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The smell of burning paint?

Posted by Caleyna (My Page) on
Mon, Jan 9, 12 at 20:59

I've scoured the web, and this forum seems to be the premiere "what is causing this smell" forum.

Our basement laundry room smells like burning paint. A couple of days ago I noticed an odd chemical smell in the house (end unit townhouse), but my husband had a bad cold and we weren't able to track down the smell.

The next morning we went down to the basement to do laundry and the smell about knocked us both over. It was very obviously coming from the laundry room. It smelled like a mix of burning, chemicals and paint.

We have an almost 30 year old standard fridge (big fridge, small freezer on top), a 10 year old top loading washer and a six month old dryer.

We unplugged the fridge because it seemed to be the culprit. After several hours that didn't seem to be helping. Next we unplugged the washer because it is leaving the clothes very wet and has been doing so for a few days. Still no help. Then we unplugged the dryer.

Today the smell is much less noticeable, but it is still here in the basement. It makes me really nervous. We do have a carbon monoxide detector and smoke alarms, neither of which have been set off.

My neibhor is a long time volunteer firefighter. He came over and said he didn't think it was anything electrical. He suggested we get the dryer vent cleaned out (something we have been meaning to do since we moved in 3 years ago). I made an appointment for Wed. morning, so we'll see if that helps.

I just wonder if I need an electrician or what? Both my husband and the neighbor said I don't need to call 911, even though it is freaking me out to sleep with those smells.

We have gas heat and a gas dryer, but it does not smell like gas. Now that everything is unplugged it mainly smells like paint (we last painted three years ago).

Like I said, we an are end unit townhouse. The laundry room is against the outside wall, so it shouldn't be a smell from neighbors. I have not been able to feel any heat radiating off the walls.

I have looked for any sort of chemical spills, but haven't found anything. The fridge doesn't seem to be leaking anything. I don't know what freon is supposed to smell like.

Sorry for the book. I was trying to give you as much information as possible to work from. Thank you in advance for any help you can give. I really appreciate any expertise you might have. In my hometown I would have had a ton of my dad's construction worker friends I could call, but now we live in a place were I don't know anyone who does that type of work.


Follow-Up Postings:

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RE: The smell of burning paint?

Next we unplugged the washer because it is leaving the clothes very wet and has been doing so for a few days.
My guess is that it 'could' be a worn belt on the washer that could be slipping and getting hot. I've 'smoked' belts on the riding lawn mower.

My second thought is that the smell will probably linger quite a while in the basement, if there is little to no air movement in it. Is it possible to let some outside air in?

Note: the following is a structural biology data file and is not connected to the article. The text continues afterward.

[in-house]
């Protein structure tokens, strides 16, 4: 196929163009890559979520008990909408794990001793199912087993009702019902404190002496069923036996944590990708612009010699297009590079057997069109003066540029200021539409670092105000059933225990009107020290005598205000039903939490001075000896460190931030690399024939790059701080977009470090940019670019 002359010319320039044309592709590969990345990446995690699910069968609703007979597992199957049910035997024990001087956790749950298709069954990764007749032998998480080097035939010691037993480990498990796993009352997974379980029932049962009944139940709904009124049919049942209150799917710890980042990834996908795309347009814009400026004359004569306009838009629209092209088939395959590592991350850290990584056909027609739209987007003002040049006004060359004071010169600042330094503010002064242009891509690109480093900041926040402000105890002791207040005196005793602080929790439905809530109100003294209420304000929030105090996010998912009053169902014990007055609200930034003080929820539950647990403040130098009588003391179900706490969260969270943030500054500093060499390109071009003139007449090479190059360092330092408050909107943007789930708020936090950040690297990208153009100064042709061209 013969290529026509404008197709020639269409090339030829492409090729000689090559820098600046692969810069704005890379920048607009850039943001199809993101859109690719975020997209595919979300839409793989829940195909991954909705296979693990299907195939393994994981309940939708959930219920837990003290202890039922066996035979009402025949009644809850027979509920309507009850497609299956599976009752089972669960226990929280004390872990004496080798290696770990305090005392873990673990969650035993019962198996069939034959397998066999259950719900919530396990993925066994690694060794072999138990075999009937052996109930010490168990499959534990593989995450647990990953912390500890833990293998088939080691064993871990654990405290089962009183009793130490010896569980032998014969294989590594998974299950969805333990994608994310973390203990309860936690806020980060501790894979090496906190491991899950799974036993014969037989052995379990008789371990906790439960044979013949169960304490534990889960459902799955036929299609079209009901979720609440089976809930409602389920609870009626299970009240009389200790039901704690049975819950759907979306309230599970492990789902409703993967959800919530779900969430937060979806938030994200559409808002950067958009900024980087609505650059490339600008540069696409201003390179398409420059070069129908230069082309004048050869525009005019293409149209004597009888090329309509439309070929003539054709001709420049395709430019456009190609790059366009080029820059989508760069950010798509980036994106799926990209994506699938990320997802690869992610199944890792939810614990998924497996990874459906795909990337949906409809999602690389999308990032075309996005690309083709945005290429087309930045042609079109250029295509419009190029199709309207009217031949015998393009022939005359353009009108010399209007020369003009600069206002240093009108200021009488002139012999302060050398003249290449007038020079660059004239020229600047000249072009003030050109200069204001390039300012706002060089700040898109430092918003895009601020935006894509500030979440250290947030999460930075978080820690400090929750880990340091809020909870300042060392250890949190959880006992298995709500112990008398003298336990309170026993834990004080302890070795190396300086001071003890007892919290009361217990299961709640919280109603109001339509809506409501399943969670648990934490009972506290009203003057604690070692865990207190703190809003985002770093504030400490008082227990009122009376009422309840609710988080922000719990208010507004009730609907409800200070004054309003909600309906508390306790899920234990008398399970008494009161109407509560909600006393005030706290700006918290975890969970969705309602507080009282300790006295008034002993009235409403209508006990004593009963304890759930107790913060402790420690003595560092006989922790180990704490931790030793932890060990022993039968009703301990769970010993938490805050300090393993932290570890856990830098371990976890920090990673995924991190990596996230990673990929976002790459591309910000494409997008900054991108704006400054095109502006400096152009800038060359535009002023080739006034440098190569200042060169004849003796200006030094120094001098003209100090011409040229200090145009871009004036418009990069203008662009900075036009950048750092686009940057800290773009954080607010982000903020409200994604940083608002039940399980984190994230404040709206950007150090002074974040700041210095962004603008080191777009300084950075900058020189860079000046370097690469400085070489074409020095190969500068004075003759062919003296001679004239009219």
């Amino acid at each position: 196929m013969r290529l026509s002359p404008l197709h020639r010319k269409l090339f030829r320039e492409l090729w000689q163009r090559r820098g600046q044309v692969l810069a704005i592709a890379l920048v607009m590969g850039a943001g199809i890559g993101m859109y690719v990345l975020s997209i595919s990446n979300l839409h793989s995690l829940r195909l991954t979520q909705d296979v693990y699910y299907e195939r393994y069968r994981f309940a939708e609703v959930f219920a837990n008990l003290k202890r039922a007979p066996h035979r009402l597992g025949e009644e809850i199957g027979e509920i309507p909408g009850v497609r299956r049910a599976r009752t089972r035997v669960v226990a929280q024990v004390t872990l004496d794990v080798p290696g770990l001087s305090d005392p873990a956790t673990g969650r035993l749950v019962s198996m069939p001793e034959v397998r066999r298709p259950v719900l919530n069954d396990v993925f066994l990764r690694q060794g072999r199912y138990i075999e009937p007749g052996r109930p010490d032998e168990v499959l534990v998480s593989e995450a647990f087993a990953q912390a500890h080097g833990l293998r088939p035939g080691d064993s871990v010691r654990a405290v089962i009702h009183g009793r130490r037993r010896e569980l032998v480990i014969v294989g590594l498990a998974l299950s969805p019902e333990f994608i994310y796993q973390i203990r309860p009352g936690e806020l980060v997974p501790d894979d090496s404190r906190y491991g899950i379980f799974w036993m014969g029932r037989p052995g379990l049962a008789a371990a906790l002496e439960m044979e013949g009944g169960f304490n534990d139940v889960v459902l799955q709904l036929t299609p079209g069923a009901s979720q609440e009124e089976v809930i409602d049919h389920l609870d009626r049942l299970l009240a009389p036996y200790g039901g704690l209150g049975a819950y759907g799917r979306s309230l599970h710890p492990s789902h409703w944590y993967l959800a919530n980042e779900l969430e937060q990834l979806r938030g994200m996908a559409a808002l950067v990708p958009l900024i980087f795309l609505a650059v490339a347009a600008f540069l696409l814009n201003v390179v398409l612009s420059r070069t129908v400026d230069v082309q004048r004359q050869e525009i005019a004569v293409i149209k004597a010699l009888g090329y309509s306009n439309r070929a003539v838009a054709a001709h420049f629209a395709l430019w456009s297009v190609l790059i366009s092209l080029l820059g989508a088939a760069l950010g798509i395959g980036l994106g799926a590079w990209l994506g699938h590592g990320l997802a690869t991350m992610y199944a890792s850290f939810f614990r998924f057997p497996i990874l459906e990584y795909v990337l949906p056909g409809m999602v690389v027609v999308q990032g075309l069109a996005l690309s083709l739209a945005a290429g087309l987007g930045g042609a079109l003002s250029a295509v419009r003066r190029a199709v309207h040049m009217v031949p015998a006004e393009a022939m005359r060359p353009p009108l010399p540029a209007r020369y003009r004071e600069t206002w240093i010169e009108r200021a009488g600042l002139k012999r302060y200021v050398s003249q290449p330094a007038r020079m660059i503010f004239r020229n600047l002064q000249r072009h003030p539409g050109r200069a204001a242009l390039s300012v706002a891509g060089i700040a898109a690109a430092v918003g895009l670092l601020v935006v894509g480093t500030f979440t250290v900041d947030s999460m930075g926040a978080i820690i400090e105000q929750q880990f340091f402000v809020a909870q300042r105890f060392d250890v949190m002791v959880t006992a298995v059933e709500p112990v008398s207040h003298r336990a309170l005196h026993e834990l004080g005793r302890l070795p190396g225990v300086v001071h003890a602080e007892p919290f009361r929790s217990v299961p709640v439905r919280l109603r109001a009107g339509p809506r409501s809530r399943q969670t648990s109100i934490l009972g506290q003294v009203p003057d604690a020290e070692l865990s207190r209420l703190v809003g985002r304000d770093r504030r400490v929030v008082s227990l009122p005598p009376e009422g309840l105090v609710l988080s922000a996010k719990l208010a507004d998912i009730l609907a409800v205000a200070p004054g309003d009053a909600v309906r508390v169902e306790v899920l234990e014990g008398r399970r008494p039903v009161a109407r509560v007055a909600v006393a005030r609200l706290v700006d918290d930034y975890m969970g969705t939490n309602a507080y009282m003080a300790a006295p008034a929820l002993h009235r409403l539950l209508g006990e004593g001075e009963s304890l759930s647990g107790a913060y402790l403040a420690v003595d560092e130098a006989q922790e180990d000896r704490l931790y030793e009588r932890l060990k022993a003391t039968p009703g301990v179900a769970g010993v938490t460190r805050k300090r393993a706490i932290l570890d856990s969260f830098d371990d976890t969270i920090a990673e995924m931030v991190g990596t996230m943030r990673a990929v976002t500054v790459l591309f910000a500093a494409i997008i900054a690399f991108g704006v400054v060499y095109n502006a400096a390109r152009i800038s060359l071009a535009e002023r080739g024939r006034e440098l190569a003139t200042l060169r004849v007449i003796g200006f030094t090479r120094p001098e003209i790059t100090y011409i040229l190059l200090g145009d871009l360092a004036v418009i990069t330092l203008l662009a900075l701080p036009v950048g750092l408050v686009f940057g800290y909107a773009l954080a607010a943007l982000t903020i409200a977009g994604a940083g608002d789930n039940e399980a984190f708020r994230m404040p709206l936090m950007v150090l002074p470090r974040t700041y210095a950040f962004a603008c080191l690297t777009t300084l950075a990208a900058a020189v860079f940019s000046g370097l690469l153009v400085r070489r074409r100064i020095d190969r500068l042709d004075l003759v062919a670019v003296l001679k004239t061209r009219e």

I'd guess that given enough time, the smell will go away. Then, if you use the washer and smell it, you will know the washer is the culprit.

Sue


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RE: The smell of burning paint?

"My neibhor is a long time volunteer firefighter. He came over and said he didn't think it was anything electrical. He suggested we get the dryer vent cleaned out (something we have been meaning to do since we moved in 3 years ago). I made an appointment for Wed. morning, so we'll see if that helps."

It is the dryer vent. Your 6 month new dryer can't breathe! That is the same thing that caused the old dryer to crap out!

It was a fool's errand to replace the dryer and not even INSPECT the vent. Blocked vents, from lint buildup, are the leading cause of clothes dryer malfunction.

About 5% of house fires in the U.S. are caused by a clothes dryer, nearly all due to excess lint buildup.

Of all the common causes of house fire, I would argue that the dryer is the least obvious source, to most people. Most people do not clean out their dryer vents. This leads to over 12,000 house fires annually, in the U.S. alone.

If everyone remembered to clean out their dryer vent, one time per year, it would cut house fires by nearly 5%.

When a dryer starts taking too long to dry: If it can't keep up with the washing machine, it is a lint problem. It is not time for a new dryer!


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RE: The smell of burning paint?

Thank you both for the information. I had no clue about dryer vent cleaning. I will become a dryer vent cleaning advocate from now on.

I hope the problem is resolved. It turns out the timer on the washing machine was out, so that has been fixed. The dryer vent cleaning guy said I had 0% airflow through the vent, so that has also been taken care of. Now, off to do ten million loads of pukey laundry from a sick baby. Here's hoping that between those two fixes, I don't burn the house down.


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RE: The smell of burning paint?

So glad you got that vent cleaned.

Cheers!


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RE: The smell of burning paint?

And just in case that smell comes back (or another develops), here is a link that might be useful!

Building Odor Guide: How to Find, Test, & Remove Odors, Odor Detection and Methods to Remove Smells, & Gases in Buildings

inspectapedia.com/sickhouse/Odor-Diagnosis-Cure.htm


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RE: The smell of burning paint?

Way to go HD Forum! Think y'all just prevented a disaster. Congrats!


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